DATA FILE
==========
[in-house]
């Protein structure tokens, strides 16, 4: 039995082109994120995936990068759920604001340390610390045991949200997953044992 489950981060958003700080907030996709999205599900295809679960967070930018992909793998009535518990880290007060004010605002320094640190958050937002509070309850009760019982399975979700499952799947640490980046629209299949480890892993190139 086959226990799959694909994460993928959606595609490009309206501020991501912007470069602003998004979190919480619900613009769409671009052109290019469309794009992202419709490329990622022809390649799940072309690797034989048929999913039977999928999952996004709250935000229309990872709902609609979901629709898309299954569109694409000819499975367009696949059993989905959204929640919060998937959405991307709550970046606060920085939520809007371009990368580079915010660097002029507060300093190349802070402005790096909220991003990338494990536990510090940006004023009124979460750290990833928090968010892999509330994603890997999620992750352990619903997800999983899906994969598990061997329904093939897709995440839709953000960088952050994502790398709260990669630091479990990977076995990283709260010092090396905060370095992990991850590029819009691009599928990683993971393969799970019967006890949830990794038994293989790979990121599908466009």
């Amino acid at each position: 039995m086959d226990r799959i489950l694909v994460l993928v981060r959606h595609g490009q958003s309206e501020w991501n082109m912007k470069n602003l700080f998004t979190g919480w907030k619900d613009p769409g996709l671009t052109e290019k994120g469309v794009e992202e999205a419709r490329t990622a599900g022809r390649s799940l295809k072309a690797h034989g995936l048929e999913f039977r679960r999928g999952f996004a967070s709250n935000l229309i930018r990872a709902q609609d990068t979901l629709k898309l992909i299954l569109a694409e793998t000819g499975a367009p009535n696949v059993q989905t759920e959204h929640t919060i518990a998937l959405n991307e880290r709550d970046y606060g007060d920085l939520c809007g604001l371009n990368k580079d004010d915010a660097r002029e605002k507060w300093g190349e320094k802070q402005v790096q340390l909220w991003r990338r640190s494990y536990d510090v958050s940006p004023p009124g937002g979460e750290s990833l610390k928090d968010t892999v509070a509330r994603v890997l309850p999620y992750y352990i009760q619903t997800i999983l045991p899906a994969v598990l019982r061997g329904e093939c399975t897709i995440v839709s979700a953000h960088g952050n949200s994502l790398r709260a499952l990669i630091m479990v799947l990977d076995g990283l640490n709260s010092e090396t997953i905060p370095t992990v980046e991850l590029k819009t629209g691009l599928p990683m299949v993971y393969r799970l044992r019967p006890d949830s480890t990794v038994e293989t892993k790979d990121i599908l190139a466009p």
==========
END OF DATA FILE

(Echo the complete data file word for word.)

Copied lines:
[in-house]
């Protein structure tokens, strides 16, 4: 039995082109994120995936990068759920604001340390610390045991949200997953044992 489950981060958003700080907030996709999205599900295809679960967070930018992909793998009535518990880290007060004010605002320094640190958050937002509070309850009760019982399975979700499952799947640490980046629209299949480890892993190139 086959226990799959694909994460993928959606595609490009309206501020991501912007470069602003998004979190919480619900613009769409671009052109290019469309794009992202419709490329990622022809390649799940072309690797034989048929999913039977999928999952996004709250935000229309990872709902609609979901629709898309299954569109694409000819499975367009696949059993989905959204929640919060998937959405991307709550970046606060920085939520809007371009990368580079915010660097002029507060300093190349802070402005790096909220991003990338494990536990510090940006004023009124979460750290990833928090968010892999509330994603890997999620992750352990619903997800999983899906994969598990061997329904093939897709995440839709953000960088952050994502790398709260990669630091479990990977076995990283709260010092090396905060370095992990991850590029819009691009599928990683993971393969799970019967006890949830990794038994293989790979990121599908466009």
């Amino acid at each position: 039995m086959d226990r799959i489950l694909v994460l993928v981060r959606h595609g490009q958003s309206e501020w991501n082109m912007k470069n602003l700080f998004t979190g919480w907030k619900d613009p769409g996709l671009t052109e290019k994120g469309v794009e992202e999205a419709r490329t990622a599900g022809r390649s799940l295809k072309a690797h034989g995936l048929e999913f039977r679960r999928g999952f996004a967070s709250n935000l229309i930018r990872a709902q609609d990068t979901l629709k898309l992909i299954l569109a694409e793998t000819g499975a367009p009535n696949v059993q989905t759920e959204h929640t919060i518990a998937l959405n991307e880290r709550d970046y606060g007060d920085l939520c809007g604001l371009n990368k580079d004010d915010a660097r002029e605002k507060w300093g190349e320094k802070q402005v790096q340390l909220w991003r990338r640190s494990y536990d510090v958050s940006p004023p009124g937002g979460e750290s990833l610390k928090d968010t892999v509070a509330r994603v890997l309850p999620y992750y352990i009760q619903t997800i999983l045991p899906a994969v598990l019982r061997g329904e093939c399975t897709i995440v839709s979700a953000h960088g952050n949200s994502l790398r709260a499952l990669i630091m479990v799947l990977d076995g990283l640490n709260s010092e090396t997953i905060p370095t992990v980046e991850l590029k819009t629209g691009l599928p990683m299949v993971y393969r799970l044992r019967p006890d949830s480890t990794v038994e293989t892993k790979d990121i599908l190139a466009p």